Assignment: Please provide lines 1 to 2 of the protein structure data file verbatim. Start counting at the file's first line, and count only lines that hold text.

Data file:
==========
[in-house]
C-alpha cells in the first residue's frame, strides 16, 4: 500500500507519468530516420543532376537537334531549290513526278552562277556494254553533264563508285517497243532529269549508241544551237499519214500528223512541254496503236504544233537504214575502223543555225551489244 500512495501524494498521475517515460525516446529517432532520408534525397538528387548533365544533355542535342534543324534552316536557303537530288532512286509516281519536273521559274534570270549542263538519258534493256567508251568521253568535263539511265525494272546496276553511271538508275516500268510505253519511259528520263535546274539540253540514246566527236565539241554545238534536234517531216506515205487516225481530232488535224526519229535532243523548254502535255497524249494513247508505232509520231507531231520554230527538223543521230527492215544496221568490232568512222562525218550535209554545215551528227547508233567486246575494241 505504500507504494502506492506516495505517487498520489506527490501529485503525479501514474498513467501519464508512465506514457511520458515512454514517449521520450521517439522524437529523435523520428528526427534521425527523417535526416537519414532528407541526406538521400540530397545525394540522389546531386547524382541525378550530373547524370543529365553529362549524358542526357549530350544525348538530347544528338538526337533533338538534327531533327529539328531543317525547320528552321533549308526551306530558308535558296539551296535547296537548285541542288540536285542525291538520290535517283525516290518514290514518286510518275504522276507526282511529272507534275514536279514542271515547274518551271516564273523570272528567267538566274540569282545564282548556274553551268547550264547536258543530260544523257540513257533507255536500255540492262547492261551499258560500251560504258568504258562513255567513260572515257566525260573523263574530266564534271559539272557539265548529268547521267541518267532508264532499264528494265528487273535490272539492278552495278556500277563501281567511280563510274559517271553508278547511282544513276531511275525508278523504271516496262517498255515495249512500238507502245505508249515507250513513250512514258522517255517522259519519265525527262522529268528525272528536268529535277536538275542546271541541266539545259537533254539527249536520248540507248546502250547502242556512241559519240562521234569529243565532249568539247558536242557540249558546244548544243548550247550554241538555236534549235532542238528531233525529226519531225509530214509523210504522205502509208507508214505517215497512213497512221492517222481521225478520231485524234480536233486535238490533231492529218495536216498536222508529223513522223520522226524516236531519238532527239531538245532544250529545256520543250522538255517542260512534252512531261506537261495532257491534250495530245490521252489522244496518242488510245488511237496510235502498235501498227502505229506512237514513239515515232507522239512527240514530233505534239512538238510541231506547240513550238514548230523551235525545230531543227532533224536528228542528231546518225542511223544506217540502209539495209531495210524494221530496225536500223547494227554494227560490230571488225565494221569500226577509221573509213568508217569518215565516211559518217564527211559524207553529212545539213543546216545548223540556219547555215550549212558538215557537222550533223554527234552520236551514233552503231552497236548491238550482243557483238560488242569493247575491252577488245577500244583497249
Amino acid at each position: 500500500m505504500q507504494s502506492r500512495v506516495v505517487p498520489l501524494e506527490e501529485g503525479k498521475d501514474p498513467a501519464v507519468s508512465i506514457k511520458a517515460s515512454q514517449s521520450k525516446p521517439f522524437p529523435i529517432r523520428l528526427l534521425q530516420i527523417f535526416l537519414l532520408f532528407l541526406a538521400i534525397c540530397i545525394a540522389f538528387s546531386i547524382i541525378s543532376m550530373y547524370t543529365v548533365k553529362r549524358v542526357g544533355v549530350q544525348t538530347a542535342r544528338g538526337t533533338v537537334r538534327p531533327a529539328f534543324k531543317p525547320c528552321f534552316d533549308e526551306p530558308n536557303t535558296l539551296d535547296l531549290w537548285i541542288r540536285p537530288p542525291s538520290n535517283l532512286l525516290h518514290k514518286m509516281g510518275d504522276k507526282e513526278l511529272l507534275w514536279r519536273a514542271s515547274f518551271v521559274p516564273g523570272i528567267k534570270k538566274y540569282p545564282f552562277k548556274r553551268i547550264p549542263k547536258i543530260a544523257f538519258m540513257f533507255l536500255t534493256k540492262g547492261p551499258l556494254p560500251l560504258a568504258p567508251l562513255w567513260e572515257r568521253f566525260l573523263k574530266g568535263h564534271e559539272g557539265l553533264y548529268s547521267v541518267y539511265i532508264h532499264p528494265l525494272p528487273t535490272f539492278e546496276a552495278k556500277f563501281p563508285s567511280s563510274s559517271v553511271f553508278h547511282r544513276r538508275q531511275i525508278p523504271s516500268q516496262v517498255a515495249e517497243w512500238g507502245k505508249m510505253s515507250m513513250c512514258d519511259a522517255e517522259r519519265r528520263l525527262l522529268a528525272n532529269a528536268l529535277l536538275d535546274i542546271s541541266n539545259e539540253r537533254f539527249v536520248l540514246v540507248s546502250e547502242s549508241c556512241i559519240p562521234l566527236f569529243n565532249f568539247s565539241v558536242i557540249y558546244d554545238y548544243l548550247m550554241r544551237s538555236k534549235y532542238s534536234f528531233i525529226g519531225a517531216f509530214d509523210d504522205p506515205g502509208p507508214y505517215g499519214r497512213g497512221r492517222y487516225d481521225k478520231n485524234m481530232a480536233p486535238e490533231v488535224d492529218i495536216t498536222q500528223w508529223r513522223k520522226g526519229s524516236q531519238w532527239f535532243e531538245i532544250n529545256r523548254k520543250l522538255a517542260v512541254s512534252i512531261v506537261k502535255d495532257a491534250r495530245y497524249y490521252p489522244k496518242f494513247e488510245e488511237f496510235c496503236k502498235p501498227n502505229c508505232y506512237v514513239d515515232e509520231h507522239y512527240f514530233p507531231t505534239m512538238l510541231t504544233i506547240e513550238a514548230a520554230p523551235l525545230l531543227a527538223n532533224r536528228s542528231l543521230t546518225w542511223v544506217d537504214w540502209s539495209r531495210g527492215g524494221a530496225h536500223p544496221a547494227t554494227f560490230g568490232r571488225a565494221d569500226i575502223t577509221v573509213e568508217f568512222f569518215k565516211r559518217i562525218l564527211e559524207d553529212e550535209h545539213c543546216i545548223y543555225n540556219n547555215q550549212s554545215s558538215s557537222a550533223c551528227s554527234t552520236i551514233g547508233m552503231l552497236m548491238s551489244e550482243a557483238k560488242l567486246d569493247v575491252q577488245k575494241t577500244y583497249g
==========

[in-house]
C-alpha cells in the first residue's frame, strides 16, 4: 500500500507519468530516420543532376537537334531549290513526278552562277556494254553533264563508285517497243532529269549508241544551237499519214500528223512541254496503236504544233537504214575502223543555225551489244 500512495501524494498521475517515460525516446529517432532520408534525397538528387548533365544533355542535342534543324534552316536557303537530288532512286509516281519536273521559274534570270549542263538519258534493256567508251568521253568535263539511265525494272546496276553511271538508275516500268510505253519511259528520263535546274539540253540514246566527236565539241554545238534536234517531216506515205487516225481530232488535224526519229535532243523548254502535255497524249494513247508505232509520231507531231520554230527538223543521230527492215544496221568490232568512222562525218550535209554545215551528227547508233567486246575494241 505504500507504494502506492506516495505517487498520489506527490501529485503525479501514474498513467501519464508512465506514457511520458515512454514517449521520450521517439522524437529523435523520428528526427534521425527523417535526416537519414532528407541526406538521400540530397545525394540522389546531386547524382541525378550530373547524370543529365553529362549524358542526357549530350544525348538530347544528338538526337533533338538534327531533327529539328531543317525547320528552321533549308526551306530558308535558296539551296535547296537548285541542288540536285542525291538520290535517283525516290518514290514518286510518275504522276507526282511529272507534275514536279514542271515547274518551271516564273523570272528567267538566274540569282545564282548556274553551268547550264547536258543530260544523257540513257533507255536500255540492262547492261551499258560500251560504258568504258562513255567513260572515257566525260573523263574530266564534271559539272557539265548529268547521267541518267532508264532499264528494265528487273535490272539492278552495278556500277563501281567511280563510274559517271553508278547511282544513276531511275525508278523504271516496262517498255515495249512500238507502245505508249515507250513513250512514258522517255517522259519519265525527262522529268528525272528536268529535277536538275542546271541541266539545259537533254539527249536520248540507248546502250547502242556512241559519240562521234569529243565532249568539247558536242557540249558546244548544243548550247550554241538555236534549235532542238528531233525529226519531225509530214509523210504522205502509208507508214505517215497512213497512221492517222481521225478520231485524234480536233486535238490533231492529218495536216498536222508529223513522223520522226524516236531519238532527239531538245532544250529545256520543250522538255517542260512534252512531261506537261495532257491534250495530245490521252489522244496518242488510245488511237496510235502498235501498227502505229506512237514513239515515232507522239512527240514530233505534239512538238510541231506547240513550238514548230523551235525545230531543227532533224536528228542528231546518225542511223544506217540502209539495209531495210524494221530496225536500223547494227554494227560490230571488225565494221569500226577509221573509213568508217569518215565516211559518217564527211559524207553529212545539213543546216545548223540556219547555215550549212558538215557537222550533223554527234552520236551514233552503231552497236548491238550482243557483238560488242569493247575491252577488245577500244583497249